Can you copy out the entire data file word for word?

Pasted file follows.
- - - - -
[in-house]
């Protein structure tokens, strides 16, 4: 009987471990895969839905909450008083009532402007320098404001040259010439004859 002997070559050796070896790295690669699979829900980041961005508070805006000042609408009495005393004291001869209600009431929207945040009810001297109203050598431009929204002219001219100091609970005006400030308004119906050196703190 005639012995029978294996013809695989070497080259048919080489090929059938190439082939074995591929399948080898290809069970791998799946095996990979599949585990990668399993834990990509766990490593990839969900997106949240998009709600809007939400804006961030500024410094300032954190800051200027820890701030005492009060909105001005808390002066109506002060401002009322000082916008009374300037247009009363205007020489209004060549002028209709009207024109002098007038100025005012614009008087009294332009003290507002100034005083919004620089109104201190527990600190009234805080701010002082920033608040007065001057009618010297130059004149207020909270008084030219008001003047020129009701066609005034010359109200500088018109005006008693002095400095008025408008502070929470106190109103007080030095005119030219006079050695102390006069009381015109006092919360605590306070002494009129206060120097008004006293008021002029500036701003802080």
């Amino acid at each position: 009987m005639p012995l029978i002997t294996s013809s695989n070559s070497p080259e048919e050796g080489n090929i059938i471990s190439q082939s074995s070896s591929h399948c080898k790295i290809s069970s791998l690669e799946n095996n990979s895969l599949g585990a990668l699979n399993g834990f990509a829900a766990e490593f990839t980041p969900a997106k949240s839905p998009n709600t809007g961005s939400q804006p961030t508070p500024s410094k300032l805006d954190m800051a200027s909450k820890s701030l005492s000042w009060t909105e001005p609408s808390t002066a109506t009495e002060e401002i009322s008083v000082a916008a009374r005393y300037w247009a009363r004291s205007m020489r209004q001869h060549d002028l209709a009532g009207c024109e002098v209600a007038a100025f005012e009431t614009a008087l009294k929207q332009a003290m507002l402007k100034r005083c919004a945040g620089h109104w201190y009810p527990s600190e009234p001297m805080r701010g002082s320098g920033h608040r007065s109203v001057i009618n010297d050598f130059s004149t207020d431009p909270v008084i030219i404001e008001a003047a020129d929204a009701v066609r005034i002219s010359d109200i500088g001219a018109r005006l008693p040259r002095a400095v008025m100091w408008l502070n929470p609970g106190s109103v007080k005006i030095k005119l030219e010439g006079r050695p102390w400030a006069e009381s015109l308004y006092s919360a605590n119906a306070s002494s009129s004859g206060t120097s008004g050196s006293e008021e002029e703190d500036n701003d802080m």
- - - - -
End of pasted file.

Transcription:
[in-house]
């Protein structure tokens, strides 16, 4: 009987471990895969839905909450008083009532402007320098404001040259010439004859 002997070559050796070896790295690669699979829900980041961005508070805006000042609408009495005393004291001869209600009431929207945040009810001297109203050598431009929204002219001219100091609970005006400030308004119906050196703190 005639012995029978294996013809695989070497080259048919080489090929059938190439082939074995591929399948080898290809069970791998799946095996990979599949585990990668399993834990990509766990490593990839969900997106949240998009709600809007939400804006961030500024410094300032954190800051200027820890701030005492009060909105001005808390002066109506002060401002009322000082916008009374300037247009009363205007020489209004060549002028209709009207024109002098007038100025005012614009008087009294332009003290507002100034005083919004620089109104201190527990600190009234805080701010002082920033608040007065001057009618010297130059004149207020909270008084030219008001003047020129009701066609005034010359109200500088018109005006008693002095400095008025408008502070929470106190109103007080030095005119030219006079050695102390006069009381015109006092919360605590306070002494009129206060120097008004006293008021002029500036701003802080």
């Amino acid at each position: 009987m005639p012995l029978i002997t294996s013809s695989n070559s070497p080259e048919e050796g080489n090929i059938i471990s190439q082939s074995s070896s591929h399948c080898k790295i290809s069970s791998l690669e799946n095996n990979s895969l599949g585990a990668l699979n399993g834990f990509a829900a766990e490593f990839t980041p969900a997106k949240s839905p998009n709600t809007g961005s939400q804006p961030t508070p500024s410094k300032l805006d954190m800051a200027s909450k820890s701030l005492s000042w009060t909105e001005p609408s808390t002066a109506t009495e002060e401002i009322s008083v000082a916008a009374r005393y300037w247009a009363r004291s205007m020489r209004q001869h060549d002028l209709a009532g009207c024109e002098v209600a007038a100025f005012e009431t614009a008087l009294k929207q332009a003290m507002l402007k100034r005083c919004a945040g620089h109104w201190y009810p527990s600190e009234p001297m805080r701010g002082s320098g920033h608040r007065s109203v001057i009618n010297d050598f130059s004149t207020d431009p909270v008084i030219i404001e008001a003047a020129d929204a009701v066609r005034i002219s010359d109200i500088g001219a018109r005006l008693p040259r002095a400095v008025m100091w408008l502070n929470p609970g106190s109103v007080k005006i030095k005119l030219e010439g006079r050695p102390w400030a006069e009381s015109l308004y006092s919360a605590n119906a306070s002494s009129s004859g206060t120097s008004g050196s006293e008021e002029e703190d500036n701003d802080m």